Acting is magical. Just choosing to be an actor brings with it a powerful journey, and a part of that journey for me was lost. In all of the business of the business I had gone so far away from the core of my being and who I am that I didn’t even realize that part of myself was missing.

I knew I needed something to knock me out of the boredom and malaise I was feeling…something to ignite the passion for the art of being an actor again.

I had taken so many technique classes since I got to LA…camera technique, audition technique, cold reading technique… and I hadn’t done a scene study class since college so I thought, “ok, let’s change it up” and I dove in.  That’s when I got the slap in the face, or more accurately the punch to the gut that woke me back up.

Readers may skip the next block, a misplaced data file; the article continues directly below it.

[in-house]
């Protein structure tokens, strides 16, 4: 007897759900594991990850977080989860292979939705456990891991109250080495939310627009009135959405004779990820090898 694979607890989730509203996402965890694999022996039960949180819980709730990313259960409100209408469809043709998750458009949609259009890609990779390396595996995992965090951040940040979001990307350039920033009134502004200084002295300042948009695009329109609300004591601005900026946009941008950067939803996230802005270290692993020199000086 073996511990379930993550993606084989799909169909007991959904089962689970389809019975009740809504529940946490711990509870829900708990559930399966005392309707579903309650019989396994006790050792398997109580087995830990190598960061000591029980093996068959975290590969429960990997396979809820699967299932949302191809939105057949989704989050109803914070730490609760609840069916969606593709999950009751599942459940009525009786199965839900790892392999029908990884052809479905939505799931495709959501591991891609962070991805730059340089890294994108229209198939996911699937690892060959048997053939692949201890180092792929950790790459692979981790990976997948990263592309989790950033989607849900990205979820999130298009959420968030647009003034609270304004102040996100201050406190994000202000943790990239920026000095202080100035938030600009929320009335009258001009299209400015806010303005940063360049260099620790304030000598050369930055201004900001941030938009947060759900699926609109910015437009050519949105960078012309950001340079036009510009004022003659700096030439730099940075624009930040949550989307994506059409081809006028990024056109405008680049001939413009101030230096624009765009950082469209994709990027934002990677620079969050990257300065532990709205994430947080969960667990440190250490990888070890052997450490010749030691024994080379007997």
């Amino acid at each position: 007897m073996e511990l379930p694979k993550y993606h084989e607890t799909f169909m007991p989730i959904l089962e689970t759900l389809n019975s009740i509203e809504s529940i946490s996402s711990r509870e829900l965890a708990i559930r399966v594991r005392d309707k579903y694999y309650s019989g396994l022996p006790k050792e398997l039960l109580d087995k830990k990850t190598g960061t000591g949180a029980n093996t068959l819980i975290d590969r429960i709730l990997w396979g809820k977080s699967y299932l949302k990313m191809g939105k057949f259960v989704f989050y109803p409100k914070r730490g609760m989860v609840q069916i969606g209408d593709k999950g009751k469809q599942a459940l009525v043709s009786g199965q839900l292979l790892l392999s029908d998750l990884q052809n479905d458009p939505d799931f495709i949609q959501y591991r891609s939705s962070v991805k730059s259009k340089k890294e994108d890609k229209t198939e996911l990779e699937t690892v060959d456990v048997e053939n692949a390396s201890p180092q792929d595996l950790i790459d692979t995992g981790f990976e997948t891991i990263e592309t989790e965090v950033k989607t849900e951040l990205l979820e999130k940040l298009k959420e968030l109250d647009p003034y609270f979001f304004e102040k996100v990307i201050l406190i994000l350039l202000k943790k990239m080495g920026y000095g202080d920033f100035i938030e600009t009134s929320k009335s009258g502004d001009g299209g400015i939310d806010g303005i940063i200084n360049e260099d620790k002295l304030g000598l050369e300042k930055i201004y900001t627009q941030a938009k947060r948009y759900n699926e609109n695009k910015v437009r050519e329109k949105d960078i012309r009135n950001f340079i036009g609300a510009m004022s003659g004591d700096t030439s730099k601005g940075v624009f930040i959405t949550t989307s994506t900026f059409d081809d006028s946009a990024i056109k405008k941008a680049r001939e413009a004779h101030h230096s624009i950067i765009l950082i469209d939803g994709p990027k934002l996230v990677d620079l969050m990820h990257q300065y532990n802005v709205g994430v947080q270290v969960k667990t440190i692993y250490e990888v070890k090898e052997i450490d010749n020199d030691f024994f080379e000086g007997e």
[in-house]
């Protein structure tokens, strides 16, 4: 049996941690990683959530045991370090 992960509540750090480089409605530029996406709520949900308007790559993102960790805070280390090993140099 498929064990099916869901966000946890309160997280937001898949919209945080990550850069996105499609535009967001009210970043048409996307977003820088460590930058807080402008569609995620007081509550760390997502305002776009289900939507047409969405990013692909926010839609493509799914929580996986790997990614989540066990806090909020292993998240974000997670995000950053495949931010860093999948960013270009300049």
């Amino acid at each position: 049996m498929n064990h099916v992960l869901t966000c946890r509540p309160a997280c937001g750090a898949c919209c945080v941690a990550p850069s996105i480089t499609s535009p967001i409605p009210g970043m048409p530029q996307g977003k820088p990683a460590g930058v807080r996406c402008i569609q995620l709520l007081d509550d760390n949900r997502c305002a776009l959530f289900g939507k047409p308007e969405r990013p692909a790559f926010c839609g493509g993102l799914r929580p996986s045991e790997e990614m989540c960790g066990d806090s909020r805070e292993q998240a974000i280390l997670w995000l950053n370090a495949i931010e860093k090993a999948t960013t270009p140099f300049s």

In immersing myself so deeply into the business side of acting, the how tos and what ifs, brand building, self producing, marketing… I had somehow severed part of the joy inside me, which for me comes wholly from the art.  I think that maybe this severing happened in part because I was focusing so much on marketing myself as a comedic actor taking comedy technique classes and playing to the strengths of the types of audition rooms I was being called into most.  But in doing that I had neglected the dark side of myself, and the dark side is just as strong as the light.   And ironically, comedy can be stronger when pathos is tangible.

Now that I’m back in a class that is challenging me to really step it up and work my craft in a visceral and deep way, I feel realigned and reignited.  That part of me that had seemed to go on vacation has returned and has made me more alive than ever.